It’s been a busy couple of years as far as analogue photography and Kickstarter are concerned.
Several products have made the jump from brainwave to real-life; Sam Cornwell’s Solarcan, which takes long-exposure photographs on photographic paper; the FilmLab scanner that turns a smartphone into a film scanner; the Lab-Box daylight development tank; and the Reflex SLR, the first newly designed 35mm SLR since the Voigtlander Bessaflex of the early 2000s.
As Kosmo Foto writes this, another project has just met its funding target after only a few hours – the Chroma, an acrylic large-format camera designed and made by Steve Lloyd of Everyday Photographics.
But there’s another project due to finish in a few days that has also met its funding target, backed by more than 200 people so far. This is the NuBox 1, a 120-format box camera made by Virginia-based Robert Hamm, the founder of Hamm Camera.
The NuBox 1 is inspired by the classic Kodak Brownie of the early 20th Century, the camera that did more than any other to turn photography into a democratic art form. They were simplicity itself, often being focus-free, having only one or two shutter speeds and a limited range of apertures.
But Box Brownies were built in their millions until the middle of the 20th Century, eventually being replaced by more sophisticated cameras with more features, viewfinders and detachable lenses. But by then had arguably captured more of the ‘People’s Century’ than any other camera.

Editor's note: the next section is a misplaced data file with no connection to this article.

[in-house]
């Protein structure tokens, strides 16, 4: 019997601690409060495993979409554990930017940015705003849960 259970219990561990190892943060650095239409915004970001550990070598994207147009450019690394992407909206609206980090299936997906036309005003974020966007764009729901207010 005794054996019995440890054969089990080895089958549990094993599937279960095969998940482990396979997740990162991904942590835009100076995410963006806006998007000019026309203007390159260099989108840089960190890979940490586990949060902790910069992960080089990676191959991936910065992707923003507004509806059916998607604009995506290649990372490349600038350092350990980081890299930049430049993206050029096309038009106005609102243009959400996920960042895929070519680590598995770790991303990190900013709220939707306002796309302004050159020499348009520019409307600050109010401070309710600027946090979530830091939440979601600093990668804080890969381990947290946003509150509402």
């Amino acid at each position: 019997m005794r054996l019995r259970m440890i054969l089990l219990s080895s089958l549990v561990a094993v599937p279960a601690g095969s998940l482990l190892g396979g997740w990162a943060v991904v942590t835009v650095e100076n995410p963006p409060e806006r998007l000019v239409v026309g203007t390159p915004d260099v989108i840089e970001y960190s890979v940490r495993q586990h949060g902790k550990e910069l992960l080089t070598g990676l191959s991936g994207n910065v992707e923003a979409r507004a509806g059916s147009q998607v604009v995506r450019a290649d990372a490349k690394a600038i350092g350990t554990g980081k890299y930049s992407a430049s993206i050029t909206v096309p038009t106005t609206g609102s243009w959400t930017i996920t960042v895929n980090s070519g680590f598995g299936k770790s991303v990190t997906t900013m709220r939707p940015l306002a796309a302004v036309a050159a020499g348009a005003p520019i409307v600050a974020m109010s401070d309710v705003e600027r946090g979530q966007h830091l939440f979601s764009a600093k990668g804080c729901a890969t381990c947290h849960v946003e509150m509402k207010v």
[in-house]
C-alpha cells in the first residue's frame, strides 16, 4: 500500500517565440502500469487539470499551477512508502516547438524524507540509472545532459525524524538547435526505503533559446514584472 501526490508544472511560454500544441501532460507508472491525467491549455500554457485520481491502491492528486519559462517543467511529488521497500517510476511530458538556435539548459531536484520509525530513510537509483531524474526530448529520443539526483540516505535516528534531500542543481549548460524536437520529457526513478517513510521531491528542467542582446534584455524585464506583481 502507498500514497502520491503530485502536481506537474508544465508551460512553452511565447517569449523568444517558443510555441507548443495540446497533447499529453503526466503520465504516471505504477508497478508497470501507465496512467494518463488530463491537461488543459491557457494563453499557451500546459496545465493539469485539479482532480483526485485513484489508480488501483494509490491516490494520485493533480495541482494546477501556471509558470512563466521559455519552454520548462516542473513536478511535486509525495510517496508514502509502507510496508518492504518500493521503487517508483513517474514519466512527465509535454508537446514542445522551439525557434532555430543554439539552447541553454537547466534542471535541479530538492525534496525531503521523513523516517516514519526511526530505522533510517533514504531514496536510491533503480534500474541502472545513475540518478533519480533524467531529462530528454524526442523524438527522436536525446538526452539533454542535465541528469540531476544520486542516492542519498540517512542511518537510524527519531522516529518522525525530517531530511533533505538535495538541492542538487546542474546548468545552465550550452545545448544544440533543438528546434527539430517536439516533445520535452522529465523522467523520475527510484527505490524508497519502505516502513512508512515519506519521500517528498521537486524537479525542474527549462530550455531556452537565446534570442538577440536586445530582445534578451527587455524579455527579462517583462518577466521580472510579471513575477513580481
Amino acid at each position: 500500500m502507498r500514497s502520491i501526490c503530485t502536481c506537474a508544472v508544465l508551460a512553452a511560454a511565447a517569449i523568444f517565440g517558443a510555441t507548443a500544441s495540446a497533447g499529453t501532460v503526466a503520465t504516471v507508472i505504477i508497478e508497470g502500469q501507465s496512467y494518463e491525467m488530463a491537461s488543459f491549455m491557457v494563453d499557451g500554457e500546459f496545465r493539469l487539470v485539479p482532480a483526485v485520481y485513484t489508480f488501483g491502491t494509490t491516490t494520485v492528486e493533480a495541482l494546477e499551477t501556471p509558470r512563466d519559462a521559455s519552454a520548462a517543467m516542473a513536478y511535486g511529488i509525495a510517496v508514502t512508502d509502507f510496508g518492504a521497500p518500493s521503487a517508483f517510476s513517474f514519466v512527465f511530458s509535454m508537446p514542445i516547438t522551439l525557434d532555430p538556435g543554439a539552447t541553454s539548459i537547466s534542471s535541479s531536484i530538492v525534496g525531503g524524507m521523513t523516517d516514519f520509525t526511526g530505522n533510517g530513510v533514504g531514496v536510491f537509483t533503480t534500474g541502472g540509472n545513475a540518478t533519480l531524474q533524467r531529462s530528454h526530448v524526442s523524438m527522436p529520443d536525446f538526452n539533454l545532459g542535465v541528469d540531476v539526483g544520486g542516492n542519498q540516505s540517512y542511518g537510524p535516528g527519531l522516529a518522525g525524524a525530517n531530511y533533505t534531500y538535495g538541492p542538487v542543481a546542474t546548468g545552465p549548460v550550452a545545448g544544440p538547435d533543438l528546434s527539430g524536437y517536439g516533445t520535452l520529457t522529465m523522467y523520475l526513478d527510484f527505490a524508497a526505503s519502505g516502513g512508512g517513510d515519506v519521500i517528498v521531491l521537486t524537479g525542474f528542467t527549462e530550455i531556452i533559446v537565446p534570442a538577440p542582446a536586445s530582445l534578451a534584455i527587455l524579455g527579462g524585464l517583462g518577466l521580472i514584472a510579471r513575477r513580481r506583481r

So it’s intriguing that more than a 100 years after the Box Brownie’s heyday, Hamm is brining out a similar-looking model in the era of mega-pixel iPhones and DSLRs with face recognition.
As the project nears the end of its crowd-funding run (if you want to grab one of these for the Kickstarter price of $79 (£57) you have until 14 February) Kosmo Foto spoke to Hamm about why he chose this veteran style of camera and his plans for the future.
Where did the inspiration to build this come from?
It all started at grandmother’s house. About a year ago. I went home for a visit and started talking about film and cameras, you know how it goes. Grandmother was listening patiently and decided to ask me if I was developing my own film. Of course I indulged her with my expertise and went on for a spell. Then she produced an old 127 box camera from the shelf, opened it up, and asked if I could developed the 70-year-old roll of film inside. Surprised I said, “No, its too old and needs an expert.” She just looked at me and said, “I thought you were supposed to be the expert!”
Oh boy, did we have a laugh. However, it was at the moment I looked down through the ground glass viewfinder and saw my grandmother’s face that I knew I had to do this. It was divine inspiration at its best.
Had you used box cameras before?
No. I seemed to prefer 35mm cameras at the time – Minolta Hi-Matics and especially my beloved Olympus 35mm series. I LOVE those cameras. The box camera was never on my radar. Of course I understood its history and impact on photography, but I was never moved to photograph with one.
Talk Kosmo Foto through the camera’s special features.
We brought the box back, but it’s not just a copy of a box camera from days past. Our design is new, That’s why we call it NuBox, because it’s a modern design inspired from the original article.